|Abstract||The cases, the research and the studies to which this Report refers clearly show that in Africa, Asia and Latin America there are many Ngos and farmer-led initiatives promoting agroecological production that have demonstrated a positive impact on the livelihoods of millions of people living in small farming communities. Agroecology has consistently proven capable of sustainably increasing productivity and has far greater potential for fighting hunger, particularly during economic and climatically uncertain times that in many areas are becoming the norm.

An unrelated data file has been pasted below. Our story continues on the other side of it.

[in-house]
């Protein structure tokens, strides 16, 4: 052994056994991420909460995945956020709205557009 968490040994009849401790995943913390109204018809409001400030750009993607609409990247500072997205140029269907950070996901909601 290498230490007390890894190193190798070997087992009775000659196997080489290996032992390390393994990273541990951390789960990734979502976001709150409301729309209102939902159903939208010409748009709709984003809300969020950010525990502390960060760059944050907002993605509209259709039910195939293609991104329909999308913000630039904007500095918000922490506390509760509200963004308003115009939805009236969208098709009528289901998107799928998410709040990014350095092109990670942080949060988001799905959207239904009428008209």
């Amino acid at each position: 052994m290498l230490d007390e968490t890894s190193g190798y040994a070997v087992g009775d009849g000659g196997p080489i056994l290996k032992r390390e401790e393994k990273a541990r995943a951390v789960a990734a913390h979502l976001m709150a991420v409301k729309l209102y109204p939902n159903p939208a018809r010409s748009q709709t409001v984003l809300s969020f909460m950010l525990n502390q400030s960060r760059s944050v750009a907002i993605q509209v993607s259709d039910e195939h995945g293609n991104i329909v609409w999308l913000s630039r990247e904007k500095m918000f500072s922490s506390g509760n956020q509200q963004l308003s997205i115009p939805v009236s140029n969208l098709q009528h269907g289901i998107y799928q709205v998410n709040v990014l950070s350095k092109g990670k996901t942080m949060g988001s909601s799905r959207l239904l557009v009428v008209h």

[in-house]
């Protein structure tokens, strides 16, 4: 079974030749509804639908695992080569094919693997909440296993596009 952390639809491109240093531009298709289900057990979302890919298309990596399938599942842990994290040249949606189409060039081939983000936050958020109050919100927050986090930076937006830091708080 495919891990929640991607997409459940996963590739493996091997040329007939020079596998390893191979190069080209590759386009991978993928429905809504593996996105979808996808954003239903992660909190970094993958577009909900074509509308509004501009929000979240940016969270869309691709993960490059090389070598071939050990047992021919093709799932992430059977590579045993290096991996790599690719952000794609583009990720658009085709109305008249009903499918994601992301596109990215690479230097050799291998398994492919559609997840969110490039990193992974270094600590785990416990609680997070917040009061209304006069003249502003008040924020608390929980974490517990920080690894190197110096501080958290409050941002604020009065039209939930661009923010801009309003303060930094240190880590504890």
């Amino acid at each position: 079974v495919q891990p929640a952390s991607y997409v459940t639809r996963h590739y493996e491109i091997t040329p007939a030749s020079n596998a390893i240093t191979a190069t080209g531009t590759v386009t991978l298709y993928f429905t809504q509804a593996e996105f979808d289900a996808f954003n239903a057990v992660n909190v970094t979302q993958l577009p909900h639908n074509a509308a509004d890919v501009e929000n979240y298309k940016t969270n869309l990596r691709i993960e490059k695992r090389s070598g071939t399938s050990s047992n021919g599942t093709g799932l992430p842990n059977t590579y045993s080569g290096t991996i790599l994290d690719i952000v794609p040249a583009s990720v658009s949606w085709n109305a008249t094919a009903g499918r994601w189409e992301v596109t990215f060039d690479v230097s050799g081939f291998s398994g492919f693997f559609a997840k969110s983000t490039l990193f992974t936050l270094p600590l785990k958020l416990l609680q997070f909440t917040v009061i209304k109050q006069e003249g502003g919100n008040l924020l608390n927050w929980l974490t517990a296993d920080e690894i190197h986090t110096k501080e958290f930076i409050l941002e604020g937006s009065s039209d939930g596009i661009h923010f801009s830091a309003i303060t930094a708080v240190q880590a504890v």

Successfully scaling up agroecology depends heavily on enhancing human capital and empowering communities through training and participatory methods that seriously take into account the needs, aspirations and circumstances of smallholders. At the same time major reforms must be made in policies, institutions, and research and development agendas.
|Contributor||Ecumenical Advocacy Alliance|